But whatever may be the authority of this inferior tribunal, which is continually before their eyes, if at any time it should decide contrary to these rules and principles which nature has established for regulating its Judgements, men appeal from this unjust decision, and call upon a Superior tribunal established in their own minds, to redress the unjustice of this weak or partial judgement.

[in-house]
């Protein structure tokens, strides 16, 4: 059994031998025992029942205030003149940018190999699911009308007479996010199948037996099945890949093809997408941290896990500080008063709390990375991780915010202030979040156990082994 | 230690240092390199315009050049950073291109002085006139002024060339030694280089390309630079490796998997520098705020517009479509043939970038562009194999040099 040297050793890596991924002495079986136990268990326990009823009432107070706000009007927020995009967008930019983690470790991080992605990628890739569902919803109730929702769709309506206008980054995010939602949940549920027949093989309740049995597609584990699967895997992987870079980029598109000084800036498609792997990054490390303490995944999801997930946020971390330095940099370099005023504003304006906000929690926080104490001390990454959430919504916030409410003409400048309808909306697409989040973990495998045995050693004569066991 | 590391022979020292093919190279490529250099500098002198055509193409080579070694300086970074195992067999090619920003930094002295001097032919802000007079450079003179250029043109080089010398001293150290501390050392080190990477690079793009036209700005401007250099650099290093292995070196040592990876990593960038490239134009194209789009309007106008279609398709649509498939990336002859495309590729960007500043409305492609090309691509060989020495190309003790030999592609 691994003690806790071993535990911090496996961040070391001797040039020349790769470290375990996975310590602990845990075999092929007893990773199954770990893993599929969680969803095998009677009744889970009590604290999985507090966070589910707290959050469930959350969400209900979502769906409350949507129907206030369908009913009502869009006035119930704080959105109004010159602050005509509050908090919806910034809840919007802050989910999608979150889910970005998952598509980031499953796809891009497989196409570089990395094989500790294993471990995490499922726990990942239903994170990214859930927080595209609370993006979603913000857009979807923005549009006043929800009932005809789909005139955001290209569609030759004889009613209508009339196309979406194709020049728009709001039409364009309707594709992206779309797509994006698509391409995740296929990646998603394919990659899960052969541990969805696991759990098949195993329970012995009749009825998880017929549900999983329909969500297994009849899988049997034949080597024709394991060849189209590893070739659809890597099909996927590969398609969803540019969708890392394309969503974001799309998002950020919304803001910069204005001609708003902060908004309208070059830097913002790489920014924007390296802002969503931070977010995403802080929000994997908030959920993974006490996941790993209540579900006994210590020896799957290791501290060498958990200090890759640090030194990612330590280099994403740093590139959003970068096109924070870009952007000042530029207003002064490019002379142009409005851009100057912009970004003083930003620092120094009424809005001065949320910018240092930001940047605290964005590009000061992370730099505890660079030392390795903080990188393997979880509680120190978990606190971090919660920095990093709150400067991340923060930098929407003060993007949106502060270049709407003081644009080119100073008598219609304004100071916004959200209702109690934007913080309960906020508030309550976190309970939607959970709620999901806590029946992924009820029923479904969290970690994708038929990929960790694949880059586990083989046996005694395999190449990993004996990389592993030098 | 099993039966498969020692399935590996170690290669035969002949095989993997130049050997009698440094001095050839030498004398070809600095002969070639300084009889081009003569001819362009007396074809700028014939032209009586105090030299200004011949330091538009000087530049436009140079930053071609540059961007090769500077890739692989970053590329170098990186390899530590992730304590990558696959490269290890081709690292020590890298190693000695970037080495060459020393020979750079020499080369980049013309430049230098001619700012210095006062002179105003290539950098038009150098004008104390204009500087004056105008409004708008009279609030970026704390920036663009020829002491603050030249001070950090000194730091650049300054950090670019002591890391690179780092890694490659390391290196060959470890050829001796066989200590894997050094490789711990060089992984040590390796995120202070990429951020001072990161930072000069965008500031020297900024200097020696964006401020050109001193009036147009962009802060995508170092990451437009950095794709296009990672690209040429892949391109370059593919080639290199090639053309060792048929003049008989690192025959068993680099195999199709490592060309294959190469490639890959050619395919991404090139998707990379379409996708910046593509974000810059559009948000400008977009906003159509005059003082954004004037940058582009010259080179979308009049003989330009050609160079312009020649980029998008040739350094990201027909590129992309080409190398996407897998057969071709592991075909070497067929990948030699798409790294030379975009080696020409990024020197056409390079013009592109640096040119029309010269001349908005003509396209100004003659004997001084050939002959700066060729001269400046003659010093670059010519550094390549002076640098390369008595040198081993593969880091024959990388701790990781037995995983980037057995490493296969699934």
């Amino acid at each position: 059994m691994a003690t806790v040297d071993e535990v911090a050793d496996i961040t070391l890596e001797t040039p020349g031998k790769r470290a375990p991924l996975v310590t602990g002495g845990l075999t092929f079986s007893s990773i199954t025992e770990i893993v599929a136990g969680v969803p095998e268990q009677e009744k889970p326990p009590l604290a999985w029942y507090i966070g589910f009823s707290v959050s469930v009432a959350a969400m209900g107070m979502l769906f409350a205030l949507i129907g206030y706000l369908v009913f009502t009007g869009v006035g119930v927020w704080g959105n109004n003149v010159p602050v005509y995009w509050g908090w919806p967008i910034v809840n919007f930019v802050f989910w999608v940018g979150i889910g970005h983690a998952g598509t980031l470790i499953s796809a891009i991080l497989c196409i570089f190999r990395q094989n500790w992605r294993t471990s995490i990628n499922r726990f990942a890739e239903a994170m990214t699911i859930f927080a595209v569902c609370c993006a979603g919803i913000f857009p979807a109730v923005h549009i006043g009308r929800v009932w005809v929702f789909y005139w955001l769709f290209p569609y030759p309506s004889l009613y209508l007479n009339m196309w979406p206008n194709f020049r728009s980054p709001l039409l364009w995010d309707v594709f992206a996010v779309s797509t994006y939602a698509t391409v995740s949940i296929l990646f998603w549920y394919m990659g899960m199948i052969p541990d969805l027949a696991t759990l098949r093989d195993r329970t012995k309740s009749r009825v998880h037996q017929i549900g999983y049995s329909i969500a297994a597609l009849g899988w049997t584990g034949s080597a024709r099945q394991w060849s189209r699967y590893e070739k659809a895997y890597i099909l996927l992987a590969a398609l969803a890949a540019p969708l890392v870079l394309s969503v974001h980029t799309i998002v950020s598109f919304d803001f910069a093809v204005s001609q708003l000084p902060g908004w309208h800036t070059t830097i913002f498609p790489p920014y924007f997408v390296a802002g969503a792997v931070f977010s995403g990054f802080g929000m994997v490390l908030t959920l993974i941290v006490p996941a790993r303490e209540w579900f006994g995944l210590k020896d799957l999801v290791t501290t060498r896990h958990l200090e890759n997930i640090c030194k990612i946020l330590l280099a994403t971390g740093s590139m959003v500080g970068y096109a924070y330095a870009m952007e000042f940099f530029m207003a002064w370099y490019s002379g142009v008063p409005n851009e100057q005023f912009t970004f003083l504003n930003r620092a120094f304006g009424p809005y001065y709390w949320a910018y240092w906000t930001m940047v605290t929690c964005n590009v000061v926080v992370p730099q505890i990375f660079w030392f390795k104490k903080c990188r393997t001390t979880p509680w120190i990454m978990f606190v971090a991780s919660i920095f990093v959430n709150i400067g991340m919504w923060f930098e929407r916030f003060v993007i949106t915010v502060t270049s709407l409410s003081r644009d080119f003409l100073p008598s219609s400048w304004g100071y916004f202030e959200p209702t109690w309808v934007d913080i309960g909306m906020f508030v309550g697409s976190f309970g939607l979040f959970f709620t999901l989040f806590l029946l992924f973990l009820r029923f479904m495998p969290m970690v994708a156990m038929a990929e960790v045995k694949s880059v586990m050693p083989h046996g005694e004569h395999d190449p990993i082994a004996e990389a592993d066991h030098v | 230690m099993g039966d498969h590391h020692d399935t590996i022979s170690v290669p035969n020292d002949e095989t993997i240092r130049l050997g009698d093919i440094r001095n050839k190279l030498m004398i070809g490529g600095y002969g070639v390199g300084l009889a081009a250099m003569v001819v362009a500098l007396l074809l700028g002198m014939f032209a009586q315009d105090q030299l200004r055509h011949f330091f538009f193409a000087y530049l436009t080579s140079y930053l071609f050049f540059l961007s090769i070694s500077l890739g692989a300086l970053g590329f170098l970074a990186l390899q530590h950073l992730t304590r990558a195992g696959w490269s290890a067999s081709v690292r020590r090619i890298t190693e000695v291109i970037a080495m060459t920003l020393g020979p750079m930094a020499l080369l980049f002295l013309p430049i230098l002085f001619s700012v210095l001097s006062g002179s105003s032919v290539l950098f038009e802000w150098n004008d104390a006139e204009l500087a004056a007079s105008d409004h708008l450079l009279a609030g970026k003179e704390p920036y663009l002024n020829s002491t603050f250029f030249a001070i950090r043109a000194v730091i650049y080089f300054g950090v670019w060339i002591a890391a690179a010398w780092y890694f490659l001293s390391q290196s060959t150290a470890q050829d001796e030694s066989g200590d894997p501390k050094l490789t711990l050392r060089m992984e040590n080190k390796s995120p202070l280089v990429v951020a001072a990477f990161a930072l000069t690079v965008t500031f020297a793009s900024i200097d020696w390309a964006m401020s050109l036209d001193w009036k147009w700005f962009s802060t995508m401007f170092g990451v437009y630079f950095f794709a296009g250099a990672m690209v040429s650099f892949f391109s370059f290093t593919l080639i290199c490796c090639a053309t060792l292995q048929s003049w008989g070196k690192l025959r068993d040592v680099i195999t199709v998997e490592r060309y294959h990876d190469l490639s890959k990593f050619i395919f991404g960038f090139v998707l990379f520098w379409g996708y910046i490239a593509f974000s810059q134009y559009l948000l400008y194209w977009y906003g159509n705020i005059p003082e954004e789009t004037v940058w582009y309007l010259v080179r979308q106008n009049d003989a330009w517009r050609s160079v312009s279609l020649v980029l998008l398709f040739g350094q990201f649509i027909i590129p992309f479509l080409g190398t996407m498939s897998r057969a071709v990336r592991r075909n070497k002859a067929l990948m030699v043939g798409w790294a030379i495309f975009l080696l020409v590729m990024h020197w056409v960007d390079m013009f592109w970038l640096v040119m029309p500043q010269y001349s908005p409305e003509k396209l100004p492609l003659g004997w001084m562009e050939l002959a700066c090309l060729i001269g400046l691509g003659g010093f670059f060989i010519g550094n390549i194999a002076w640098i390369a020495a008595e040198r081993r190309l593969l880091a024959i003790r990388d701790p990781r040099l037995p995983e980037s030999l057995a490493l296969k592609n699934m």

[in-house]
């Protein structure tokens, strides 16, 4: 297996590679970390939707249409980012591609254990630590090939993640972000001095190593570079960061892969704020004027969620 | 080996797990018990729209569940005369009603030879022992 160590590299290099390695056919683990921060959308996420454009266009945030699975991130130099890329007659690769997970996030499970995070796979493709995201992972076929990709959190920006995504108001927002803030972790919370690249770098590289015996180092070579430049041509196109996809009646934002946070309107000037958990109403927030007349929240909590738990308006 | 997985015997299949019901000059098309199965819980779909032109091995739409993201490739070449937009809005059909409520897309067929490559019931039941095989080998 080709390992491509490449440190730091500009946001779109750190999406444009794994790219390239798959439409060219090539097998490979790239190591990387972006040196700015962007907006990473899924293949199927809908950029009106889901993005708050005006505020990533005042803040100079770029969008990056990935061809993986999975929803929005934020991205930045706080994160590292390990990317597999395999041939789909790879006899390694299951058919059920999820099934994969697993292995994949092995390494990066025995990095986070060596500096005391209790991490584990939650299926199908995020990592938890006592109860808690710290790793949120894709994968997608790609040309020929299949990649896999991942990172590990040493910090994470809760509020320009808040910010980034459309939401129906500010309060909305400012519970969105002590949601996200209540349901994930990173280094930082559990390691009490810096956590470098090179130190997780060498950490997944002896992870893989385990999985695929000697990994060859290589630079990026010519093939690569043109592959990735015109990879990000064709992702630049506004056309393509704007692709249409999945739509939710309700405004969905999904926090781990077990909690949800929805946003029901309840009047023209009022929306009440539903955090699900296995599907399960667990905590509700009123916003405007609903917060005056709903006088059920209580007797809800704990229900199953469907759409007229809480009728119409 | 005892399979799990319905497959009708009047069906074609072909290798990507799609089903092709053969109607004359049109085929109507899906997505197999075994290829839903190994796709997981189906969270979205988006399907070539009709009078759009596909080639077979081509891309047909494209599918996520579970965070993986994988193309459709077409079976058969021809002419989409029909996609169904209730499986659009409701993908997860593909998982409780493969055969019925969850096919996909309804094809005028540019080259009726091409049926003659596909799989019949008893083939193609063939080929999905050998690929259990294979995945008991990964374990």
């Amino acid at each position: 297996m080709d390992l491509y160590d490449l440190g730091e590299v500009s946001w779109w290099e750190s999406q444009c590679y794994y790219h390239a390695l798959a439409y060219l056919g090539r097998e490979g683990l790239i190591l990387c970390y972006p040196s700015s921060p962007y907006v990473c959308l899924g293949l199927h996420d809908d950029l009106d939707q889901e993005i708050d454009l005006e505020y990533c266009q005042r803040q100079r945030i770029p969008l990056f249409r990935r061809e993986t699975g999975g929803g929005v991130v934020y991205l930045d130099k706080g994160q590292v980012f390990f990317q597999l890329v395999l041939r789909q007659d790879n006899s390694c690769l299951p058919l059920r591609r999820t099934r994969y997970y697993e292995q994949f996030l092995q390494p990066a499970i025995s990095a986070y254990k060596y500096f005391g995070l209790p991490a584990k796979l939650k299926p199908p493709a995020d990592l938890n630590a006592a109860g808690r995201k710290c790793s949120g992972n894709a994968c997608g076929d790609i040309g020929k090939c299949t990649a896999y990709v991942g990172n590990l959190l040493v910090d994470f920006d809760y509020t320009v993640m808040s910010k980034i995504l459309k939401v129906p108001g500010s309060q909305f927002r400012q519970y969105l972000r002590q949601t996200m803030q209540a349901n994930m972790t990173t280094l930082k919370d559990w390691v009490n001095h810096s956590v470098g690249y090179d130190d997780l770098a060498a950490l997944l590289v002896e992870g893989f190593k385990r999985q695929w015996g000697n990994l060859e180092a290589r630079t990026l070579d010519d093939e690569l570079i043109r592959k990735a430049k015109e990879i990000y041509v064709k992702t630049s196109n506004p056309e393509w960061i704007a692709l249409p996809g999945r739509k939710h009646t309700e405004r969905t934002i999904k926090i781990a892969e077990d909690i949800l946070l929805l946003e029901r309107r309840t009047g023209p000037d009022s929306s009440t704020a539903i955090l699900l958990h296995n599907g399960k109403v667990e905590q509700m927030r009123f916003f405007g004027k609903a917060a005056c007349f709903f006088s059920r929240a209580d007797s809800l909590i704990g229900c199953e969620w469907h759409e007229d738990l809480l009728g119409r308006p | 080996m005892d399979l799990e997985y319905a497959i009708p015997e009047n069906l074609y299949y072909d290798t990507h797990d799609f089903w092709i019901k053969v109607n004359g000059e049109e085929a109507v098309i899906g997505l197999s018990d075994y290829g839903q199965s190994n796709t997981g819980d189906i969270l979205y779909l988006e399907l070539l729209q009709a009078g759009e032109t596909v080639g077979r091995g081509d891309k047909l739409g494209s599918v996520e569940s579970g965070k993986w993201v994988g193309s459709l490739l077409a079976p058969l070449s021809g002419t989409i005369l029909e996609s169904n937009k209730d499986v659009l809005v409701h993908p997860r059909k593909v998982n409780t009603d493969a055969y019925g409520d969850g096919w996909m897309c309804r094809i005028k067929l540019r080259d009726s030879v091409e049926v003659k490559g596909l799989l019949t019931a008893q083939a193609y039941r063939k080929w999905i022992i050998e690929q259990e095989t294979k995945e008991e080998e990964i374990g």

There are certain principles established by nature for governing our judgements concerning the conduct of those we live with. As long as we decide according to those principles, and neither applaud nor condemn any thing which nature has not rendered the proper object of Applause or condemnation, nor any further than she has rendered them such, the person, concerning whom we form these Judgements must himself necessarily approve of them. When he puts himself into our situation, he cannot avoid entering into those views of his own conduct which, he feels, must naturally occur to us, and he is obliged to Consider it himself in the very same light in which we represent it. Our sentiments, therefore, must necessarily produce their full effect upon him, and he cannot faill to conceive all the triumph of self approbation from what appears to him such merited applause, as well as all the horrors of Shame from what, he is sensible, is such deserved condemnation. But it is otherwise if we have either applauded or condemned him, contrary to those principles and rules which nature has established for the direction of our judgements concerning every thing of this kind. If we have either applauded or Condemned him for what, when he puts himself in our Situation, does not appear to him to be the object either of applause or Condemnation; as, in this case, he cannot enter into our Sentiments, if he has any constancy or firmness, he is little affected by them, and can neither be elevated by the favourable nor mortified by the unfavourable decision. The applause of the whole world will avail but little if our own conscience condemns us; and the disapprobation of all mankind is not capable of oppressing us when we are absolved by the tribunal within our own breast, and when our own mind tells us that mankind are in the wrong.